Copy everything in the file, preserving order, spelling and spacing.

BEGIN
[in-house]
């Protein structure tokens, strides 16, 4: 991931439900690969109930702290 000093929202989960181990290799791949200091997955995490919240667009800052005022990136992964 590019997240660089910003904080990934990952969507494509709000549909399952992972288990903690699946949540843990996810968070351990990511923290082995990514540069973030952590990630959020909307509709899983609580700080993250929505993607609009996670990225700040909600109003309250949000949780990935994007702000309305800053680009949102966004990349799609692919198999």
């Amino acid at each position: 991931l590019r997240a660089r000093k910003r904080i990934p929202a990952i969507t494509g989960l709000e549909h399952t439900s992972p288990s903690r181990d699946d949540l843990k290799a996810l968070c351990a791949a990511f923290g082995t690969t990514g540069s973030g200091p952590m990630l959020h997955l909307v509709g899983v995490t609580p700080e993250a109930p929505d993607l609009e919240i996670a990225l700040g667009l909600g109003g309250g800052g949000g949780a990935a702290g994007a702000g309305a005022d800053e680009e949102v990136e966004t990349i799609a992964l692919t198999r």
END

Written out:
[in-house]
């Protein structure tokens, strides 16, 4: 991931439900690969109930702290 000093929202989960181990290799791949200091997955995490919240667009800052005022990136992964 590019997240660089910003904080990934990952969507494509709000549909399952992972288990903690699946949540843990996810968070351990990511923290082995990514540069973030952590990630959020909307509709899983609580700080993250929505993607609009996670990225700040909600109003309250949000949780990935994007702000309305800053680009949102966004990349799609692919198999």
């Amino acid at each position: 991931l590019r997240a660089r000093k910003r904080i990934p929202a990952i969507t494509g989960l709000e549909h399952t439900s992972p288990s903690r181990d699946d949540l843990k290799a996810l968070c351990a791949a990511f923290g082995t690969t990514g540069s973030g200091p952590m990630l959020h997955l909307v509709g899983v995490t609580p700080e993250a109930p929505d993607l609009e919240i996670a990225l700040g667009l909600g109003g309250g800052g949000g949780a990935a702290g994007a702000g309305a005022d800053e680009e949102v990136e966004t990349i799609a992964l692919t198999r």